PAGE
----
The present invention provides organic sulfide antioxidants which may be used to stabilize polyolefin resin compositions, which not only provide excellent results as antioxidants and processing stabilizers, but also possess hydrolytic stability. Moreover, the antioxidant compounds of the present invention may be incorporated into the polyolefin resins to protect the polyolefins both during processing and after the resins have been formed into articles.

SUMMARY OF THE INVENTION

The present invention relates to an organic sulfide antioxidant useful for stabilizing polyolefins against oxidative and thermal degradation during processing and use, the organic sulfide antioxidant being represented by Formula I: ##STR2## wherein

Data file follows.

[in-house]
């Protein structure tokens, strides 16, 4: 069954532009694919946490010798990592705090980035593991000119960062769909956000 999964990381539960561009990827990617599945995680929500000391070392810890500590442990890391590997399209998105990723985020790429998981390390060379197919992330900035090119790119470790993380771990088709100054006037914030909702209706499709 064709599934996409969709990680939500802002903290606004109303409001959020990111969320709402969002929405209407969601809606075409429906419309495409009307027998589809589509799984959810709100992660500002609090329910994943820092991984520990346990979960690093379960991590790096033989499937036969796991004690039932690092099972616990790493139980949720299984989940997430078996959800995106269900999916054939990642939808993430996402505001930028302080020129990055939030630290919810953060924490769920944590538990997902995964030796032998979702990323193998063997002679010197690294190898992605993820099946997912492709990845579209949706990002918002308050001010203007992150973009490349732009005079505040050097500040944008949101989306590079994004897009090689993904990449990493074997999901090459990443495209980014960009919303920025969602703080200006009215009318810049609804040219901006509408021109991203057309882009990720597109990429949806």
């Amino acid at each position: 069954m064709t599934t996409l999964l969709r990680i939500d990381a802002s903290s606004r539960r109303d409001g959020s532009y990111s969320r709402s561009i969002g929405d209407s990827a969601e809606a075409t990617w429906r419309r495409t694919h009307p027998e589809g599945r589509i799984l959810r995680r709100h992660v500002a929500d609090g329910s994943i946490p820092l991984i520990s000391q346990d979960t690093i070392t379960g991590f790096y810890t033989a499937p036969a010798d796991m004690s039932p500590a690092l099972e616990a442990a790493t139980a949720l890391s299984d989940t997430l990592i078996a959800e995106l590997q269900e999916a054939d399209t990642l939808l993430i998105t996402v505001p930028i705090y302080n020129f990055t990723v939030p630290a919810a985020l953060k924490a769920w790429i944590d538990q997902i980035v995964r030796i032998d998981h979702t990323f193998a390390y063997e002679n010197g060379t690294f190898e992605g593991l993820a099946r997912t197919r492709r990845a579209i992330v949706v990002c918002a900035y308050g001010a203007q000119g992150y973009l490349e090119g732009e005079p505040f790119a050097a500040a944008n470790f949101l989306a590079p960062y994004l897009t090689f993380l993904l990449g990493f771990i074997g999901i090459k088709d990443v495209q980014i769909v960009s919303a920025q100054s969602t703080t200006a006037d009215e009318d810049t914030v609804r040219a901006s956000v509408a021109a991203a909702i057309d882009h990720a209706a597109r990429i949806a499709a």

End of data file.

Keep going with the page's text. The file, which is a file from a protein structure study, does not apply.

n is an integer of 2 to 15;

R is a substituted or unsubstituted alkyl group of 2 to 30 carbons, a substituted or unsubstituted cycloalkyl group of 5 to 20 carbons, a substituted or unsubstituted alkyl group of 2 to 30 carbons where any of up to 6 carbon atoms are replaced with an O or S heteroatom, a substituted or unsubstituted cycloalkyl group of 5 to 20 carbons where any of up to 6 carbon atoms are replaced with an O or S heteroatom, with the proviso that the heteroatoms must be separated from each other and from the portion of the compound to which the R group is bonded by at least one carbon atom, the substituents for R being --OH, --SR4 or --OR4, wherein R4 is an alkyl group of 1 to 30 carbons or a cycloalkyl group of 5 to 20 carbons;

R1 and R2 are independently H or an alkyl group of 1 to 4 carbons; and

R3 is an alkyl group of 1 to 24 carbons or a cycloalkyl group of 5 to 20 carbons.

DETAILED DESCRIPTION OF THE PREFERRED EMBODIMENTS